A Not Too Risky Way To Double Those 3% Yields

At a time when uncertain ty rules the financial markets even more than usual, finding a good parking spot for money is no mean feat. For investors willing to move up a few notches on the risk scale, an alternative to certificates of deposit and money-market funds is short-term bond funds, which can yield close to 7%. The trade-off: You could lose principal, and if a recovery takes hold, rising short-term interest rates will nibble away at returns.

Despite the hazards, a number of investment advisers say that such funds can make good financial sense. "Money-market rates are so low that it's probably worth stepping up a little bit on the risk scale to get a return double what you'd get in a money-market fund," says Kurt Brouwer, president of Brouwer & Janachowski, a San Francisco-based investment advisory firm.

Short-term bond funds limit their interest-rate risk by maintaining the average maturity of their portfolios at just three years or less. The type of debt securities held in these funds varies greatly, with some focusing on Treasuries, others in the debt of federal agencies--such as mortgage-backed securities--and still other funds buying only corporate debt. The quality of credit also varies among short-term bond funds. Some boost yields by investing in riskier securities, including collateralized mortgage obligations, foreign bonds, and lower-rated or unrated debt.

STAYING AHEAD. What sort of damage could an increase in short-term interest rates wreak on the bond funds' returns? Thomas Poor, portfolio manager of the $2.5 billion Scudder Short-Term Bond Fund, says the interest-rate risk of his fund is 2% in capital for every 1% that interest rates rise on three-year Treasuries. With his bond fund yielding 7.25%, vs. the average money fund's 3.5%, "I have a 3.75% yield advantage over money funds, so if I lose 2% in capital, I more than make up for it in income," says Poor.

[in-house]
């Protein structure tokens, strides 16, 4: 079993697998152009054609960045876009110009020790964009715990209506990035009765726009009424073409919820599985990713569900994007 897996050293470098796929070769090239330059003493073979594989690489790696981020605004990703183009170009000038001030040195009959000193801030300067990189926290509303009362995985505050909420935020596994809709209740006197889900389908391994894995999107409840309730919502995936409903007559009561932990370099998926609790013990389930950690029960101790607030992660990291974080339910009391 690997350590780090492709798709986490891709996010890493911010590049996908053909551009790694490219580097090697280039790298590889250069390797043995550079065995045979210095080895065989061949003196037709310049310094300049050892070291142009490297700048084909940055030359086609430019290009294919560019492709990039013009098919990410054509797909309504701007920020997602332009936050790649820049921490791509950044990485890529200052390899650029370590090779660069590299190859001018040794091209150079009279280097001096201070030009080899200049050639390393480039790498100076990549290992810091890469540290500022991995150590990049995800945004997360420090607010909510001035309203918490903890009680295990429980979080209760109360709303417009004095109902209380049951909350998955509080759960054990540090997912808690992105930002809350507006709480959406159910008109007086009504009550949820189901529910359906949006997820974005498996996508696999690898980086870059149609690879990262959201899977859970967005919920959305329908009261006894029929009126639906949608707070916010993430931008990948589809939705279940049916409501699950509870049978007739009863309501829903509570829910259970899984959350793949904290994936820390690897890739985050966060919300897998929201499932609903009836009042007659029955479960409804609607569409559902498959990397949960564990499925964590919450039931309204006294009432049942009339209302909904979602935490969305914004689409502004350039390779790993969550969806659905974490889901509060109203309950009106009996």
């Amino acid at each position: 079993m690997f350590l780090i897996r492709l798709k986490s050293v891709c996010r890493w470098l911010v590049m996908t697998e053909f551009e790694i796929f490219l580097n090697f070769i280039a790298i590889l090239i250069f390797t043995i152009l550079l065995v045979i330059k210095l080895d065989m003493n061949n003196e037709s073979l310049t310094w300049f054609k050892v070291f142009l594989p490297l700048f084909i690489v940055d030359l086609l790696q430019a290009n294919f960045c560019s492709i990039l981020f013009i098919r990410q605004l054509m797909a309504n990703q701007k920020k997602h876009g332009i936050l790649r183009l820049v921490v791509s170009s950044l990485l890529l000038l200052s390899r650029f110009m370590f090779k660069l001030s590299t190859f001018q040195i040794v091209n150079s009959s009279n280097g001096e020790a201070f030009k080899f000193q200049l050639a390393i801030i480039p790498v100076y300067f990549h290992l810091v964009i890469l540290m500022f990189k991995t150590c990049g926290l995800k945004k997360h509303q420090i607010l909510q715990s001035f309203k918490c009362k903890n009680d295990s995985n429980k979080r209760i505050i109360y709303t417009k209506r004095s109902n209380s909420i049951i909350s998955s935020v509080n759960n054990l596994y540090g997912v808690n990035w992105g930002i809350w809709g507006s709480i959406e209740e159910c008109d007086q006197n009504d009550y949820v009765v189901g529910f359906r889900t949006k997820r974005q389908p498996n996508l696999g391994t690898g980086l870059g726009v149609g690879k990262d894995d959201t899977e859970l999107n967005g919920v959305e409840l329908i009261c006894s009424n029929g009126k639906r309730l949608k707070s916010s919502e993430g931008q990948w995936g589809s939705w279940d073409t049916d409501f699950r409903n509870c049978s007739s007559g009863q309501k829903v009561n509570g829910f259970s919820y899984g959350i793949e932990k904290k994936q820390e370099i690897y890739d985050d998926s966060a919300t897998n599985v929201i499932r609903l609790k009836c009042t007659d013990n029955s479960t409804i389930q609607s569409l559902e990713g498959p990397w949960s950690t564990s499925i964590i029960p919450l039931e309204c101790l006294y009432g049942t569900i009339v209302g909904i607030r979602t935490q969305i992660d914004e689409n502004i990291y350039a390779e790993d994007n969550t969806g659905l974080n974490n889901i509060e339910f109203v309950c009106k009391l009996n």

If short-term interest rates rise, as earlier this year, investors have to be prepared for fluctuations in net asset value, the price of one share of the fund's stock. After starting the year with a net asset value of $12.24, Poor's fund slipped to $11.97 by the end of March. As of June 19, it had edged back up to $12.

One way to maximize a fund's return: Check the prospectus to see that the fund has a low expense ratio and doesn't have a sales charge, or "load." If expenses are much over half a percent, the fund will be hard-pressed to make up for that in performance, says Brouwer. And in today's uncertain market, every little bit counts.

                                30-day      Total return
      Fund*                     yield       1 year
      SHORT DURATION PLUS       5.37%       10.00%
      PIMIT LOW DURATION        6.41        11.00
      SHORT-TERM CORPORATE      6.23        10.45
      LIMITED MATURITY          5.39         9.31
      * Funds buy investment-grade debt and have expense ratios under 0.70%
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